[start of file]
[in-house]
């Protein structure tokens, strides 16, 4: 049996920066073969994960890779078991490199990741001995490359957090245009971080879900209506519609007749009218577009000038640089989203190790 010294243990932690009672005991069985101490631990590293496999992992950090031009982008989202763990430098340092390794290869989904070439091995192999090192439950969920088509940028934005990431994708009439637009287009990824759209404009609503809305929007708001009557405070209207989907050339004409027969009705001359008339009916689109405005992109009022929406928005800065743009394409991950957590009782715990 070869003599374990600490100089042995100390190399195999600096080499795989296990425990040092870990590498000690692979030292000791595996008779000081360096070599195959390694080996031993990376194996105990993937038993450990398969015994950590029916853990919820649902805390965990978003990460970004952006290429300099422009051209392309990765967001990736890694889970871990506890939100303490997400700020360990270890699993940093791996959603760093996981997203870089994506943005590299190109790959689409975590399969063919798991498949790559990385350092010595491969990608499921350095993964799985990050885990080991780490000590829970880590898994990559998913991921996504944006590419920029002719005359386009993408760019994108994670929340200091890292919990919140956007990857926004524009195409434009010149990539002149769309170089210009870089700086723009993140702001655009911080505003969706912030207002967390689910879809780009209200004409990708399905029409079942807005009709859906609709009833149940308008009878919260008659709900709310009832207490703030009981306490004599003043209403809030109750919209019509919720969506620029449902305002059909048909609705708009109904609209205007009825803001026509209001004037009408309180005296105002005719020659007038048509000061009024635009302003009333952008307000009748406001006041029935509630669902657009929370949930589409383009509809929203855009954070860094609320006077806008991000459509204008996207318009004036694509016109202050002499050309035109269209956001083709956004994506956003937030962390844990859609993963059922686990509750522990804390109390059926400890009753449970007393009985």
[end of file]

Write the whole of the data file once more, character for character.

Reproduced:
[in-house]
């Protein structure tokens, strides 16, 4: 049996920066073969994960890779078991490199990741001995490359957090245009971080879900209506519609007749009218577009000038640089989203190790 010294243990932690009672005991069985101490631990590293496999992992950090031009982008989202763990430098340092390794290869989904070439091995192999090192439950969920088509940028934005990431994708009439637009287009990824759209404009609503809305929007708001009557405070209207989907050339004409027969009705001359008339009916689109405005992109009022929406928005800065743009394409991950957590009782715990 070869003599374990600490100089042995100390190399195999600096080499795989296990425990040092870990590498000690692979030292000791595996008779000081360096070599195959390694080996031993990376194996105990993937038993450990398969015994950590029916853990919820649902805390965990978003990460970004952006290429300099422009051209392309990765967001990736890694889970871990506890939100303490997400700020360990270890699993940093791996959603760093996981997203870089994506943005590299190109790959689409975590399969063919798991498949790559990385350092010595491969990608499921350095993964799985990050885990080991780490000590829970880590898994990559998913991921996504944006590419920029002719005359386009993408760019994108994670929340200091890292919990919140956007990857926004524009195409434009010149990539002149769309170089210009870089700086723009993140702001655009911080505003969706912030207002967390689910879809780009209200004409990708399905029409079942807005009709859906609709009833149940308008009878919260008659709900709310009832207490703030009981306490004599003043209403809030109750919209019509919720969506620029449902305002059909048909609705708009109904609209205007009825803001026509209001004037009408309180005296105002005719020659007038048509000061009024635009302003009333952008307000009748406001006041029935509630669902657009929370949930589409383009509809929203855009954070860094609320006077806008991000459509204008996207318009004036694509016109202050002499050309035109269209956001083709956004994506956003937030962390844990859609993963059922686990509750522990804390109390059926400890009753449970007393009985």